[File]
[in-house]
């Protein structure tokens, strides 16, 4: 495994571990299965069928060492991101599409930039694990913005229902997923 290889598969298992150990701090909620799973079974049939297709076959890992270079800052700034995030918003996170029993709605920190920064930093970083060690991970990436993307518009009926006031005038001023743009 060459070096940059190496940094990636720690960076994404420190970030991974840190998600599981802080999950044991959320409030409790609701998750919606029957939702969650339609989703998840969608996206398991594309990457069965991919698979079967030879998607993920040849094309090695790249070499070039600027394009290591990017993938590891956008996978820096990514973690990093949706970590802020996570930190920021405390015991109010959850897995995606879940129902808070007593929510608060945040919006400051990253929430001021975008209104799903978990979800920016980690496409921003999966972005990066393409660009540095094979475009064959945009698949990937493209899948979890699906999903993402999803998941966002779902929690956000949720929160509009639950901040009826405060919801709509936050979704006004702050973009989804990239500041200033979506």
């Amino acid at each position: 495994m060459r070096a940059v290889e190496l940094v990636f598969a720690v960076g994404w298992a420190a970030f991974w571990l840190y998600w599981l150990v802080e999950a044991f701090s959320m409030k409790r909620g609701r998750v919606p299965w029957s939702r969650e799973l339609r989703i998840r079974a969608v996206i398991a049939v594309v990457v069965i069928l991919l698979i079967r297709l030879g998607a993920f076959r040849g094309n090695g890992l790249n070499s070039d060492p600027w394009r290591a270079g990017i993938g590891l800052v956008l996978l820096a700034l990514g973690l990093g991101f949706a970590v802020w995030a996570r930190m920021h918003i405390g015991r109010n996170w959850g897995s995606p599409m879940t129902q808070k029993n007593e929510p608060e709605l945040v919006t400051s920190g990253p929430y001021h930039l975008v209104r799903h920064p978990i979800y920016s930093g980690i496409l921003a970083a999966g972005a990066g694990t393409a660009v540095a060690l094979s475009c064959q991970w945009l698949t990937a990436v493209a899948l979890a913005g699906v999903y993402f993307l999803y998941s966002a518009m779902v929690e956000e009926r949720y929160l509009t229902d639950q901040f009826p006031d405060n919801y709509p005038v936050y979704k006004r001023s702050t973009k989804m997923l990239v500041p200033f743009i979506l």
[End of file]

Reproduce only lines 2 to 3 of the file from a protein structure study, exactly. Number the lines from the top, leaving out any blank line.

């Protein structure tokens, strides 16, 4: 495994571990299965069928060492991101599409930039694990913005229902997923 290889598969298992150990701090909620799973079974049939297709076959890992270079800052700034995030918003996170029993709605920190920064930093970083060690991970990436993307518009009926006031005038001023743009 060459070096940059190496940094990636720690960076994404420190970030991974840190998600599981802080999950044991959320409030409790609701998750919606029957939702969650339609989703998840969608996206398991594309990457069965991919698979079967030879998607993920040849094309090695790249070499070039600027394009290591990017993938590891956008996978820096990514973690990093949706970590802020996570930190920021405390015991109010959850897995995606879940129902808070007593929510608060945040919006400051990253929430001021975008209104799903978990979800920016980690496409921003999966972005990066393409660009540095094979475009064959945009698949990937493209899948979890699906999903993402999803998941966002779902929690956000949720929160509009639950901040009826405060919801709509936050979704006004702050973009989804990239500041200033979506």
């Amino acid at each position: 495994m060459r070096a940059v290889e190496l940094v990636f598969a720690v960076g994404w298992a420190a970030f991974w571990l840190y998600w599981l150990v802080e999950a044991f701090s959320m409030k409790r909620g609701r998750v919606p299965w029957s939702r969650e799973l339609r989703i998840r079974a969608v996206i398991a049939v594309v990457v069965i069928l991919l698979i079967r297709l030879g998607a993920f076959r040849g094309n090695g890992l790249n070499s070039d060492p600027w394009r290591a270079g990017i993938g590891l800052v956008l996978l820096a700034l990514g973690l990093g991101f949706a970590v802020w995030a996570r930190m920021h918003i405390g015991r109010n996170w959850g897995s995606p599409m879940t129902q808070k029993n007593e929510p608060e709605l945040v919006t400051s920190g990253p929430y001021h930039l975008v209104r799903h920064p978990i979800y920016s930093g980690i496409l921003a970083a999966g972005a990066g694990t393409a660009v540095a060690l094979s475009c064959q991970w945009l698949t990937a990436v493209a899948l979890a913005g699906v999903y993402f993307l999803y998941s966002a518009m779902v929690e956000e009926r949720y929160l509009t229902d639950q901040f009826p006031d405060n919801y709509p005038v936050y979704k006004r001023s702050t973009k989804m997923l990239v500041p200033f743009i979506l």